Snorkeling Over the Past

28, June 2008 § Leave a comment

The program of underwater discovery, called Snorkeling Over the Past, is a regular part of the Center’s program. Students are introduced to snorkeling and explore bits of the past that help to put into context where we are, both physically and historically. For example we explore a Cycladic period (c. 4000 BC) quarry and foundation in shallow water between Paros and neighboring Antiparos.

A visit to a very important temple site (above) where excavations are currently underway is one of the above-water portions of the program.

Peter Nicolaides leads the program. He is a highly accomplished underwater archaeologist, marine biologist and marine ecologist. Peter worked with Jacques Cousteau and operates the Aegean Institute and the Aegean Diving College on Paros.

The Alexandros, a traditional fishing boat (called a kaiki in Greek) that transported students on the program.

In the midst of archaeological exploration, Aegean Center students continue their artistic creation in the present.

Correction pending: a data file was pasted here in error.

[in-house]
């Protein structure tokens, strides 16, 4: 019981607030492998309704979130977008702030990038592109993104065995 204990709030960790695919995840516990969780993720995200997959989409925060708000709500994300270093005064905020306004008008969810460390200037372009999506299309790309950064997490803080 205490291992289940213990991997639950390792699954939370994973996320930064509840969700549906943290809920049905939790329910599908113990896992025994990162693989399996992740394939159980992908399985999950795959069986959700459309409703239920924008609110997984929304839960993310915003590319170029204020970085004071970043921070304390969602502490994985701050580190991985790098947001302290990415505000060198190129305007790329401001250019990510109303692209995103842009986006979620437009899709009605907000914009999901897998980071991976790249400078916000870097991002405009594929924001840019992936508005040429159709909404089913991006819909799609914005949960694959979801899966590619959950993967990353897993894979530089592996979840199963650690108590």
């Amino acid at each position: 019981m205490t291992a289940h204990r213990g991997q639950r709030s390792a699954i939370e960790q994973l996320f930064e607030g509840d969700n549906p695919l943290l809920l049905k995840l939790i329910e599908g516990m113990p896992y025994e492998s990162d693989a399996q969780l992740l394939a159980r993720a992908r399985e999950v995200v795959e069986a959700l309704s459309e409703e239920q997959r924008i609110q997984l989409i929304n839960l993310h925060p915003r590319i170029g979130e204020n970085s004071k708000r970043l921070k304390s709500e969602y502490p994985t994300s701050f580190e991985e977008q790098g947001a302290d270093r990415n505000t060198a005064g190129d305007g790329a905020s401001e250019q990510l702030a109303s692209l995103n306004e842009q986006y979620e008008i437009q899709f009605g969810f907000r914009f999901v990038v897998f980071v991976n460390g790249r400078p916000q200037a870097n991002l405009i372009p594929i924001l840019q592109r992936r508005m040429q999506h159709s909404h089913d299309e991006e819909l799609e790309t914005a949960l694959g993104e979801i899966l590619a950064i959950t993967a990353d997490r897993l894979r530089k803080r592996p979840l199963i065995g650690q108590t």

Students from the Spring, 2008 session

Students from Spring 2008

Aboard the Alexandros

With wetsuits to keep the temperatures at bay, students depart to explore the archaeological sites below the waves.

Students and instructors alike enjoy lunch at a traditional taverna on Antiparos.


The Green Aegean

24, June 2008 § Leave a comment

Article from the Paros Life, June 2008-

by Anna Angelidou
“An idea whose time has come” is how John Pack, the director of the Aegean Centre for the Fine Arts described his decision to switch to alternative energy sources. In Paros we are blessed with surplus wind and sun and it is a waste of these resources not to make good use of them. John’s plan is to start small scale, much like his renovation of the beautiful neo-classical building in which the Centre is housed.

“All our electrical needs here at the school can be supported 100% by wind and solar, which is our final objective; to be totally off the grid. We have, as a first step, switched to low energy bulbs and you can already see the difference. From 2000 watts, we went to 150 watts, simply by changing a couple of light bulbs. Anyone can do that, and everyone should. The savings are amazing. We hope that we will be a positive example of how even small initiatives can make a difference on Paros, and hopefully inspire others to follow suit. The centre will always be open to anyone who wants to come in and ask us how we did it. All my information will be available for reference to anyone who needs it.